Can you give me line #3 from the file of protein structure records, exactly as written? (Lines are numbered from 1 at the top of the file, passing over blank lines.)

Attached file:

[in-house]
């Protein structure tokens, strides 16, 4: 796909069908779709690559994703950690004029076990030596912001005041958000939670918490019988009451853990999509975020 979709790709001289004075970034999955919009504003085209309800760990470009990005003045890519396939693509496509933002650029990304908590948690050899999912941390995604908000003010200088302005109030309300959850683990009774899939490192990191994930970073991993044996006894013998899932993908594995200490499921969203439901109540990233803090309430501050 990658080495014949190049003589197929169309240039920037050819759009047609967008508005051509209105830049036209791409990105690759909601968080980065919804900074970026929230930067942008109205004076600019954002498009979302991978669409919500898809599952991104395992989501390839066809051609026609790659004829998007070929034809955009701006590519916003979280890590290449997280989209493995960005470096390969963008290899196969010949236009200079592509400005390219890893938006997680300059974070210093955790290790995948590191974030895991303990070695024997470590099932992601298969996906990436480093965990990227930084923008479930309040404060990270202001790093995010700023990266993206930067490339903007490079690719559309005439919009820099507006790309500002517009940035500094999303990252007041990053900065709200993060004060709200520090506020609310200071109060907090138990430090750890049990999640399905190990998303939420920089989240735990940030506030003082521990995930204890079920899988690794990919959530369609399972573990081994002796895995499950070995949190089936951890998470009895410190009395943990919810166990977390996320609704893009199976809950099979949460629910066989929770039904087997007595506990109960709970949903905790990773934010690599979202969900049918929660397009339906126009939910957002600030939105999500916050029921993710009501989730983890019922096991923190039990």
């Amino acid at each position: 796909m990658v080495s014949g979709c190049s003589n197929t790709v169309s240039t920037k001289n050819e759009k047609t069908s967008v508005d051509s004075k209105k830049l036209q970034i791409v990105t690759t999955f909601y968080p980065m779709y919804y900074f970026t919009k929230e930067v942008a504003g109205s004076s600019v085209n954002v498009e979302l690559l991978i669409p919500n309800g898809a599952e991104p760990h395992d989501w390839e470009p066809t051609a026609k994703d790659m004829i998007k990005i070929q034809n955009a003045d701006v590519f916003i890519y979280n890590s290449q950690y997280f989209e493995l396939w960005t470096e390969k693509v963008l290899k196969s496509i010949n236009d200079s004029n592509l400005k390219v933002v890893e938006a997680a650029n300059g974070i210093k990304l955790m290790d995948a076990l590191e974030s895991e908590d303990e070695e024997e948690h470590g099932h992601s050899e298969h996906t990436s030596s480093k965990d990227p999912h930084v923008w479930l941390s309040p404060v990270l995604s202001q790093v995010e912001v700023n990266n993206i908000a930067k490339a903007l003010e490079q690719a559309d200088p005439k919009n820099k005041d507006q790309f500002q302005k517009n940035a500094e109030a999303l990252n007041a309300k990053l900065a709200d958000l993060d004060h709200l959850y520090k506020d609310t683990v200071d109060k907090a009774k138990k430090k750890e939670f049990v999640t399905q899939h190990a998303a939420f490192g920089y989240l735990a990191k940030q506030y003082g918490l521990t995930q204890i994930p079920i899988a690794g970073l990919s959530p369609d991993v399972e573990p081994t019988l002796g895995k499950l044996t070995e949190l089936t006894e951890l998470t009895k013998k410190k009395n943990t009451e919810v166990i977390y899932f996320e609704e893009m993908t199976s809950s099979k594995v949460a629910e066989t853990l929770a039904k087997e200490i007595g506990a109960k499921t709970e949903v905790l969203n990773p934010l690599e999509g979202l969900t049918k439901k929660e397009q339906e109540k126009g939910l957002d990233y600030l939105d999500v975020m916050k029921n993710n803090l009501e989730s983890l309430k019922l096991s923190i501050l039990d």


């Amino acid at each position: 796909m990658v080495s014949g979709c190049s003589n197929t790709v169309s240039t920037k001289n050819e759009k047609t069908s967008v508005d051509s004075k209105k830049l036209q970034i791409v990105t690759t999955f909601y968080p980065m779709y919804y900074f970026t919009k929230e930067v942008a504003g109205s004076s600019v085209n954002v498009e979302l690559l991978i669409p919500n309800g898809a599952e991104p760990h395992d989501w390839e470009p066809t051609a026609k994703d790659m004829i998007k990005i070929q034809n955009a003045d701006v590519f916003i890519y979280n890590s290449q950690y997280f989209e493995l396939w960005t470096e390969k693509v963008l290899k196969s496509i010949n236009d200079s004029n592509l400005k390219v933002v890893e938006a997680a650029n300059g974070i210093k990304l955790m290790d995948a076990l590191e974030s895991e908590d303990e070695e024997e948690h470590g099932h992601s050899e298969h996906t990436s030596s480093k965990d990227p999912h930084v923008w479930l941390s309040p404060v990270l995604s202001q790093v995010e912001v700023n990266n993206i908000a930067k490339a903007l003010e490079q690719a559309d200088p005439k919009n820099k005041d507006q790309f500002q302005k517009n940035a500094e109030a999303l990252n007041a309300k990053l900065a709200d958000l993060d004060h709200l959850y520090k506020d609310t683990v200071d109060k907090a009774k138990k430090k750890e939670f049990v999640t399905q899939h190990a998303a939420f490192g920089y989240l735990a990191k940030q506030y003082g918490l521990t995930q204890i994930p079920i899988a690794g970073l990919s959530p369609d991993v399972e573990p081994t019988l002796g895995k499950l044996t070995e949190l089936t006894e951890l998470t009895k013998k410190k009395n943990t009451e919810v166990i977390y899932f996320e609704e893009m993908t199976s809950s099979k594995v949460a629910e066989t853990l929770a039904k087997e200490i007595g506990a109960k499921t709970e949903v905790l969203n990773p934010l690599e999509g979202l969900t049918k439901k929660e397009q339906e109540k126009g939910l957002d990233y600030l939105d999500v975020m916050k029921n993710n803090l009501e989730s983890l309430k019922l096991s923190i501050l039990d």